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Where Do We Go from Here?

Lately, it seems that no matter who I’m speaking with, rising costs of everything seems to come up. Inflation, or the general cost of goods and services rising, feels painful for all. Of course, it affects some more than others. While we all feel it at the gas pump and the grocery store, credit is a different playing field. The main way the federal reserve tries to reel in inflation, is through raising interest rates. This is where the divide starts to happen. If you can pay for a holiday gifts, a car, a home in cash, this doesn’t affect you in nearly the direct and painful way that it affects those who need to borrow to pay for these items. And, unfortunately, that’s the plan. Not necessarily the disparity, but the idea that it becomes harder or more painful to borrow money is the plan. This is because the way the US economy combats inflation is to “strongly encourage” Americans to spend less. The price of consumer goods, in its simplest form, is determined by supply and demand. If Americans purchase less goods and services the prices of those goods and services should go down. Reducing inflation.

What’s that have to do with interest rates? Well, good, bad, or ugly, much of the U.S. consumer economy is run on credit. So, if it’s more expensive to get credit (a higher interest rate on your credit card, personal loan, car loan, etc.) we (consumers) are going to buy less things. So, if you’re feeling like all your money is going to necessities like heat, groceries and gas and you are going to cut way back on holiday gifts. That is exactly the intent.

I can get behind the idea of not needing extra stuff for Christmas, but what’s that mean for the housing market? Because mortgage interest rates are also rising, it means buyers who need a mortgage, no longer have the buying power they had 18, 12 or even 6 months ago. They will get less house for the same payment. The interesting part here is that the demand for housing isn’t going down. And it’s not forecasted too. We still have a huge housing shortage and renting is just as expensive (more when you consider you aren’t gaining ownership of anything). Unlike just buying less holiday gifts, these shoppers (today’s real estate buyers) aren’t in a position where they can easily choose to wait or not buy at all. What history has showed us is that like the consumer buying less gifts during a time of high inflation, these buyers will also be forced to scale back. The home they buy will not be the 2,000 sq ft. 3bd, 2ba. house they pictured in 2019. It may be a 1300 sq ft 3 bd, 1ba for the same payment. Interestingly, when I speak to people over 50, they are way less shaken by this. I think the reason is experience. They’ve seen mortgage rates hit over 18% and I’m sure that felt scary. But they’ve also seen interest rates in 6-8% range that felt stable and normal. Our interest rates have been abnormally low for so long that people who became adults in the last 5-10 years haven’t seen anything else. I don’t have happy news for you, but what I can offer is perspective. Perspective is important. It always makes me feel better to look at historic charts of the S&P 500 and mortgage interest rates.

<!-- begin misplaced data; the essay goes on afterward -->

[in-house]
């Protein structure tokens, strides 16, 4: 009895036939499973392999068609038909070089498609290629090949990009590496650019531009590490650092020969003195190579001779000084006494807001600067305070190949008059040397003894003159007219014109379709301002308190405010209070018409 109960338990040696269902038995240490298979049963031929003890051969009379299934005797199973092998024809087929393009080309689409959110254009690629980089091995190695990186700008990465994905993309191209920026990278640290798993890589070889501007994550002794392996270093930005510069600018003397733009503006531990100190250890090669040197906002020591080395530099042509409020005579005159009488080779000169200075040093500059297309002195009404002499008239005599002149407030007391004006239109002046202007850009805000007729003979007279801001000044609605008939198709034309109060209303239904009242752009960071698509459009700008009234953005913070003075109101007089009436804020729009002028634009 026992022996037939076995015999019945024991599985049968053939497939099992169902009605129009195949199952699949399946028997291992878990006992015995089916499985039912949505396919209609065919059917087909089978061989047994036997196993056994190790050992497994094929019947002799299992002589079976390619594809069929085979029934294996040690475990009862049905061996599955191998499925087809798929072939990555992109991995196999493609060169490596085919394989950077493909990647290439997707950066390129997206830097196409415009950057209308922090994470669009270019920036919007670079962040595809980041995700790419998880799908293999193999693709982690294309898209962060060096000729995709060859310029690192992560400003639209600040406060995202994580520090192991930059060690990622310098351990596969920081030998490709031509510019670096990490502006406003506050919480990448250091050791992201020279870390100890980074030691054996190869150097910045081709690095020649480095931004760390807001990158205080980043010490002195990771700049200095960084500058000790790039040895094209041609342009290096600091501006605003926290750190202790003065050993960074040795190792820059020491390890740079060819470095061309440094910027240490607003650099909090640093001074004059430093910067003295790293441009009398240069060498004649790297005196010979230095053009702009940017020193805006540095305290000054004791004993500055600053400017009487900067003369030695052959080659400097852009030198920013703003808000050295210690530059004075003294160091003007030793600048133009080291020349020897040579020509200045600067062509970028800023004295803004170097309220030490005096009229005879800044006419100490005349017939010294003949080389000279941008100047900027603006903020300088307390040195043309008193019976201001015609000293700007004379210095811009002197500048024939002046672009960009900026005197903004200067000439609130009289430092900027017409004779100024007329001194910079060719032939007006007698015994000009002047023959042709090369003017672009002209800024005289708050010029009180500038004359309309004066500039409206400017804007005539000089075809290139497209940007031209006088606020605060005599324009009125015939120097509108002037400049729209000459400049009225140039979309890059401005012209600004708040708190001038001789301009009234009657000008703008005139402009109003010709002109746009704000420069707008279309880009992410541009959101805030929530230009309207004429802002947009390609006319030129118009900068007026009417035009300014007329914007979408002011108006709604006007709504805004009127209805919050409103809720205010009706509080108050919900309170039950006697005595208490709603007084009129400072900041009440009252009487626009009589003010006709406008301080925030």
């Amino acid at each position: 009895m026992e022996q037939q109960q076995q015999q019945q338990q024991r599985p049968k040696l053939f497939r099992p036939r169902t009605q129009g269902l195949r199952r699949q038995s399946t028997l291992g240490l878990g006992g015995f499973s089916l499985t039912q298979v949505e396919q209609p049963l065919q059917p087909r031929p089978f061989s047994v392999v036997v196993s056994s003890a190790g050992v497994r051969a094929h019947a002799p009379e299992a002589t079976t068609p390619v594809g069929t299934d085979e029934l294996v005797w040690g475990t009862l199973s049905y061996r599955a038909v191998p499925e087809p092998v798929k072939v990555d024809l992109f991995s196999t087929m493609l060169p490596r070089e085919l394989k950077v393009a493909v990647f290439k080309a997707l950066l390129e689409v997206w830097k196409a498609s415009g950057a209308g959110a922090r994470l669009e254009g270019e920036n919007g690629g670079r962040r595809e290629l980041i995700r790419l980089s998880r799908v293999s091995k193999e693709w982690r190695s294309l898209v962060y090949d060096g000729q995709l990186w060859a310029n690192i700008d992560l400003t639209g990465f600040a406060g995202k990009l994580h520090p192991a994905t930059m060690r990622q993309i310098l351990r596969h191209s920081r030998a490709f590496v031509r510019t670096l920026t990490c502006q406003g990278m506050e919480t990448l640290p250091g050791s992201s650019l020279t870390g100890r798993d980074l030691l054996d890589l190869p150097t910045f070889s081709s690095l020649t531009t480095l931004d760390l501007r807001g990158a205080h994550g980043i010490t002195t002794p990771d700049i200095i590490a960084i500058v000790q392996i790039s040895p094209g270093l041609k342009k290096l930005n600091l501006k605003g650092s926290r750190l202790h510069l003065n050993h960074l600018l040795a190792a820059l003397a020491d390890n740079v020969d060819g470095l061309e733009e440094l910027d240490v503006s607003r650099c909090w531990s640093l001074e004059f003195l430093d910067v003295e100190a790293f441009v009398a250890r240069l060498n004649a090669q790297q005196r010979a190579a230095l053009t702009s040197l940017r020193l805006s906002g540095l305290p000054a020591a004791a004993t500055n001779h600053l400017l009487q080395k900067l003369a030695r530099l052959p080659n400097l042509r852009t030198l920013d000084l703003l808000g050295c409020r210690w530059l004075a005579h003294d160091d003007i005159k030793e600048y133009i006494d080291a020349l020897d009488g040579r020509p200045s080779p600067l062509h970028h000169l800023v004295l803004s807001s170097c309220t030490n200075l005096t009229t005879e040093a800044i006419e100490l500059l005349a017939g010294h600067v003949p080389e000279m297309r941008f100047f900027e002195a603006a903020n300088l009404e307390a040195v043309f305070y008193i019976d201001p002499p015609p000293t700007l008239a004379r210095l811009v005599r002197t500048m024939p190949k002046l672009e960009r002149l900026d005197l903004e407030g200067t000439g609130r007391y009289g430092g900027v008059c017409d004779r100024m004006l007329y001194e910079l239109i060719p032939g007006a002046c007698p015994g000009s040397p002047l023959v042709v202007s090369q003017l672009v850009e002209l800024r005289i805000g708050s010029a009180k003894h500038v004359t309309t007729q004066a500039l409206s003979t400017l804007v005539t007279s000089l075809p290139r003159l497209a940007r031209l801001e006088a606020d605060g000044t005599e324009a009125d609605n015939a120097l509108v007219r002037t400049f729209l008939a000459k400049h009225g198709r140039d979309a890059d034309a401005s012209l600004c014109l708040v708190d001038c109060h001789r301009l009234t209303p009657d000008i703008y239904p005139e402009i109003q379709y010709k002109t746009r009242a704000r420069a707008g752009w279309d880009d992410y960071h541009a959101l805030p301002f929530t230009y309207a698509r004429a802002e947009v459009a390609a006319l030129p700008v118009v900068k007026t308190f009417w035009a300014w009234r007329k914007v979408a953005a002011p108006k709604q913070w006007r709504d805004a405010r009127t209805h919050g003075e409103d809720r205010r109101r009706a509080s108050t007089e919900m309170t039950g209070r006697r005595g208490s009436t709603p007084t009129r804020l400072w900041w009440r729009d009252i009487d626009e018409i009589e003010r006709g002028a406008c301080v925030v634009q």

While I can’t predict the future, I can 100% assure you it will constantly be changing. There is a reason that the last few years have been flooded with homeowners refinancing their mortgages. They bought a house when mortgage rates (while normal at the time) were higher and took advantage of the historically low rates in the last few years.

Focus on the parts you can change and make peace that you’ll do your best with the parts you have no control over. And as always, surround yourself with knowledgeable advisors to guide you along the way.

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